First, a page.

We’re stretched to the limit: wildfires burn in B.C., ravage Fort McMurray

British Columbia won’t send significant support to Alberta as it battles massive forest fires in the Fort McMurray area because fires raging within its own borders are tying up resources.

On Wednesday afternoon, there were 85 fires burning across B.C., with the majority concentrated in the Peace River region near Fort St. John. Eight new fires started Tuesday, the B.C. Wildfire Service said. Here is a map of fires now in progress.

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Premier Christy Clark said her government will do everything it can to help Alberta, while focusing attention locally.

“Unfortunately, we are so busy with 48 fires now in the Peace in British Columbia that we just really don't have any more resources that we can assist in Alberta,” she said.

“But everything that we can do, everything that they’ve asked us to do, we are doing it, because Alberta’s our closest friend in Canada.

“They were there for us in 2003 in Kelowna and we want to be there for them.”

The B.C. Wildfire Service has offered air tankers, 100 pumps and fire hoses to Alberta.

Since April 1, 203 fires have broken out in B.C., burning more than 23,000 hectares. That’s a leap from the 10-year average of 120 fires burning 1,168 hectares, said Kevin Skrepnek, chief fire information officer for the B.C. Wildfire Service.

All but four of the fires are believed to be human-caused, with unusually hot, dry and windy conditions being a major factor, he said.

There are five evacuation alerts in place, affecting about 325 residences.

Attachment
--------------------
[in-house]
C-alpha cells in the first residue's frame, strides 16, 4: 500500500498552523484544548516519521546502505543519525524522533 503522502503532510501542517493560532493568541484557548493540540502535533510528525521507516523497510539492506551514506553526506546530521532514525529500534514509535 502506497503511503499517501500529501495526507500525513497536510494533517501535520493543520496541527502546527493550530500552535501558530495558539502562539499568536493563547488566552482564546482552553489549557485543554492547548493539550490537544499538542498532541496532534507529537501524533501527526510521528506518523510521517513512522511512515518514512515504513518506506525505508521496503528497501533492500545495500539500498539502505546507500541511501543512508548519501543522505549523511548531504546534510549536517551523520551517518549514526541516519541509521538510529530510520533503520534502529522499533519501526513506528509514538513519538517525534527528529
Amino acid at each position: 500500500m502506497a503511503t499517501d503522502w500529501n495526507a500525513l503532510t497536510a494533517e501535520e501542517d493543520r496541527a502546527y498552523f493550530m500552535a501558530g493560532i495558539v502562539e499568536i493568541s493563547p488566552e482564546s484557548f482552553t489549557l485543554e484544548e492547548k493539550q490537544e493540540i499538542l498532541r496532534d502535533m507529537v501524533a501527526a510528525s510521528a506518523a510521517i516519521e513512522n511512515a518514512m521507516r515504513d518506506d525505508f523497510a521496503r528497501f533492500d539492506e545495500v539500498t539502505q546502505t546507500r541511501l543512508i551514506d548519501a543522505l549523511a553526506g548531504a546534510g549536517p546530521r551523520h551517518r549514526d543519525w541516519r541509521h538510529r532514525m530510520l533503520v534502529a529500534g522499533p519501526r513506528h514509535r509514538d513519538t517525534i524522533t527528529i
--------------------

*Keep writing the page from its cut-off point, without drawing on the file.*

Donna McPherson, fire information officer for the Coastal Fire Centre in Parksville, said 34 firefighters from the Island were en route to Prince George Wednesday. The first wave of support, which left about two weeks ago, is returning to the Island soon for a rest.

She said B.C. firefighting crews’ thoughts are with those in Fort McMurray.

“The wildfire family is actually quite small and we look to each other and the difficulties other places are having in Canada with a sympathetic eye,” McPherson said. “We understand how difficult it is for the people who are being evacuated. You hear stories and they bring an echo back of what you know.”

One Island contribution to Fort McMurray is a Sikorsky helicopter, owned by Port Alberni-based Coulson Group and contracted by the province of Alberta.

The Sikorsky arrived in Alberta at 9 p.m. Tuesday and its crew was on the fire line at daybreak Wednesday, company chief executive Wayne Coulson said.

“It’s a multi-purpose helicopter,” he said.

“We pack 18 firefighters. We have the capability to rappel firefighters from the front door of it.

“We also carry a 200-foot long line with a 4,000-litre bucket.”

That means the helicopter can do a bit of everything, Coulson said. “On a fire we’re kind of running around moving people and slinging water and [giving] what other support is required.”

A second Sikorsky will return from a contract in Australia next week and could be dispatched if needed, Coulson said. The company can also provide a Martin Mars water bomber that has a long history of fighting fires, but it has not yet been called on.

Other Island emergency responders, including the Victoria and Langford fire chiefs, said they were ready to lend support if called on by the province.

The B.C. Red Cross has volunteers on standby and has offered the services of its Burnaby-based call centre, so evacuees can check-in and connect with family members, said communications manager Cheekwan Ho.

It is also accepting financial donations.

B.C. Forests Minister Steve Thomson said the province is in the process of training more firefighters, who will be available soon.

“Depending on how the situation develops, as soon as those resources are available, if they’re still required we’ll make them available through our inter-agency agreements.”

He said Alberta understands that B.C. needs to focus its attention and resources on the fires in the Peace River area.

“We can’t take resources away from our priorities and protecting our communities in the Peace River. That’s where we need to focus the resources. Alberta understands that.”


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